Documenting Worker Struggle

From the Series: Ethnocine: Get By

Photo by Emily Hong.

How do we get by? In the midst of a rising Movement for Black Lives and global pandemic, Emily Hong's Get By (2014) visualizes the possibilities and limits of solidarity across race and class in a Black-led living wage campaign in Ithaca, New York. The chorus of voices that open and close the film highlight the collective dimensions of social justice struggle. In the opening sequence, Hong decenters the individual as she carefully crafts an audiovisual argument about the multivocality of worker–community solidarity. After a black screen cues us to listen closely to a robust series of worker-led call-and-response chants, the film cuts to a public demonstration for a living wage for essential workers. The camera eye slowly rotates around, and from within, a circle of protestors. Featuring multiple voices, the film challenges conventions of authorship and character-driven films in the documentary industry, which locate the individual as the locus of authority and transformation. In taking a collaborative filmmaking approach, the film explores asymmetrical relations between workers and community members, and anthropologists and their interlocutors.

Milton and Stanley, two worker-organizers, want people who watch the film to realize that the living wage campaign is a collective effort. As Hong and Milton watch rushes together in an editing suite, Milton makes a suggestion that echoes his assertion, "We are not just fighting for us." He asks Hong to feature other people in the film and ask them about a living wage. Milton, sensing the hesitation in Hong's voice, models solidarity and immediately extends himself, "If you want, I'll do it." In including this exchange, Hong conveys the ways that interlocutors challenge and support anthropologists, often through leading by example. The film then cuts to a short series of impromptu conversations between Milton, Stanley, and other workers and community members. Hong's choice to include long takes of a few of these conversations conveys the emotional and physical labor necessary for organizing and movement building with a range of workers.

The class stratification and racialization of worker–community solidarity in Ithaca is a key thread of the film. The juxtaposition of the whiteness of the legislators and wider community allies with the Blackness of the workers is stark. Milton tells Stanley that they "need to be more like this sometimes," as he gestures toward his worn neon yellow hoodie. Implicit in the statement and explicit in the film is the operative racialized hierarchy that guides lawmaking and standards of worker compensation. Referring to how he and Stanley wear suits in their interactions with white legislators and news media, Milton says that, "In order for people to understand where we are coming from, they [legislators] have to see that [our working-class clothes]." Here, Hong gestures toward the work of the anthropologist and filmmaker to document and engage different worlds, to challenge dominant visuals and narratives, especially when reconciliation sometimes feels uncertain.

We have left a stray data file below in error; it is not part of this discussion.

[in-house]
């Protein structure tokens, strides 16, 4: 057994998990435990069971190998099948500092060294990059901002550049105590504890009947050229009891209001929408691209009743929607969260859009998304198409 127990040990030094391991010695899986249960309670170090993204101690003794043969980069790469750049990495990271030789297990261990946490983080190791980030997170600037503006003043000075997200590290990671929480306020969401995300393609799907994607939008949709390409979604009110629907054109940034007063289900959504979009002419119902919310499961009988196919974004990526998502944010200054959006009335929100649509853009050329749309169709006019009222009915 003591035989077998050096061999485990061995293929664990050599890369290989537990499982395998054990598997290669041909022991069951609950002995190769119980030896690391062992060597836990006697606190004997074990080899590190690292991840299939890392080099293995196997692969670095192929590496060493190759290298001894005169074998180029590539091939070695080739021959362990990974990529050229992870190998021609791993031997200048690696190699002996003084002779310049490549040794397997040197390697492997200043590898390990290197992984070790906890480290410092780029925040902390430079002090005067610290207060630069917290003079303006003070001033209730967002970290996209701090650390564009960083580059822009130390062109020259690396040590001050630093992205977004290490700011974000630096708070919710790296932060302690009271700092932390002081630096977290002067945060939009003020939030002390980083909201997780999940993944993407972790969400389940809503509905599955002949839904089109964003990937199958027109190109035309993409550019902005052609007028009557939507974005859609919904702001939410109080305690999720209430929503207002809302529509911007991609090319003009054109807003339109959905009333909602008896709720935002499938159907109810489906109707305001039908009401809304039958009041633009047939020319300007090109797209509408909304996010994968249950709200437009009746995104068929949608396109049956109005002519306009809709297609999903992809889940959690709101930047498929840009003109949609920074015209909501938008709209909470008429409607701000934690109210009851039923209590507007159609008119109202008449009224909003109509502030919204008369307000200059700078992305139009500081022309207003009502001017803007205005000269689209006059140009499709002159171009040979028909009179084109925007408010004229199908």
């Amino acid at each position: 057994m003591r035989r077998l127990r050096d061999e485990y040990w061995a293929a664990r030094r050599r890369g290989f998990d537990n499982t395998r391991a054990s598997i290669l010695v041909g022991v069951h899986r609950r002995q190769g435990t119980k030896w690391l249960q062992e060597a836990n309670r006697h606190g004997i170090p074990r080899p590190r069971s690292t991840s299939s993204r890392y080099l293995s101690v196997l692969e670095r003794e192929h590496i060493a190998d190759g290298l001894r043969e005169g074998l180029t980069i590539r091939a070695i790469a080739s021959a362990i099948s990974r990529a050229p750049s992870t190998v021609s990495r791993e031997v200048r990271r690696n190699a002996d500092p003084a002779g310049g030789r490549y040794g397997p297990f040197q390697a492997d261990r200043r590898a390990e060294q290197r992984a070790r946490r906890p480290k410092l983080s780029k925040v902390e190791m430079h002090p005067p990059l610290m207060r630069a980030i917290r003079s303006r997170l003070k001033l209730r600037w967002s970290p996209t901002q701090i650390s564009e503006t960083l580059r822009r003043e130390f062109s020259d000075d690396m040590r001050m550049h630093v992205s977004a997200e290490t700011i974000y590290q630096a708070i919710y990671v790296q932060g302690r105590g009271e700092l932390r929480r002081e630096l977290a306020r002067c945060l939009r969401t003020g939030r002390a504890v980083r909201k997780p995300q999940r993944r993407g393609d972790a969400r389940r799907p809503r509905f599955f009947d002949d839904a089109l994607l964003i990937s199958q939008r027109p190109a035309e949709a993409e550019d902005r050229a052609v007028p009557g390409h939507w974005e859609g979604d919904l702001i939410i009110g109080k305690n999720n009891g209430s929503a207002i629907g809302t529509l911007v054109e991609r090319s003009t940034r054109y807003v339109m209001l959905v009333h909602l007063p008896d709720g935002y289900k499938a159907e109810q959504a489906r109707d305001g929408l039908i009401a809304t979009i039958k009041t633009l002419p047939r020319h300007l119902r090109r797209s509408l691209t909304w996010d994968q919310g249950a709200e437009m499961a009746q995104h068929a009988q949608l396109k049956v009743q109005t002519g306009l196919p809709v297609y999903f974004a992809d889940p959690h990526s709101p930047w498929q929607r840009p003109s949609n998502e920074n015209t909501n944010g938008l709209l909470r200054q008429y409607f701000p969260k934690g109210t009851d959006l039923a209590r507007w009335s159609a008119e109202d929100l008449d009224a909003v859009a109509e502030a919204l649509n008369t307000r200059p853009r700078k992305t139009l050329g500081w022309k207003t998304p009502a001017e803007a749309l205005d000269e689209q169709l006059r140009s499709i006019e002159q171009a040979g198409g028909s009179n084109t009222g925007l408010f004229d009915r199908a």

New to Ithaca myself, working at a predominantly white, elite university and living in a predominantly white neighborhood dotted with Black Lives Matter yard signs, the film has heightened my awareness of the race and class divides in central New York. In visually documenting a Black-led living wage campaign through innovative production methods, Get By exposes the injustice of the simultaneous valorization and dispensability of the low-wage "sacrificial worker" in the United States and more broadly (Gidla 2020). The film, especially in light of its reading in the current moment of Covid-19, reminds us of the uneasy fact that even getting by is a luxury many can't afford.


Gidla, Sujatha. 2020. "'We Are Not Essential. We Are Sacrificial.'" New York Times, May 5.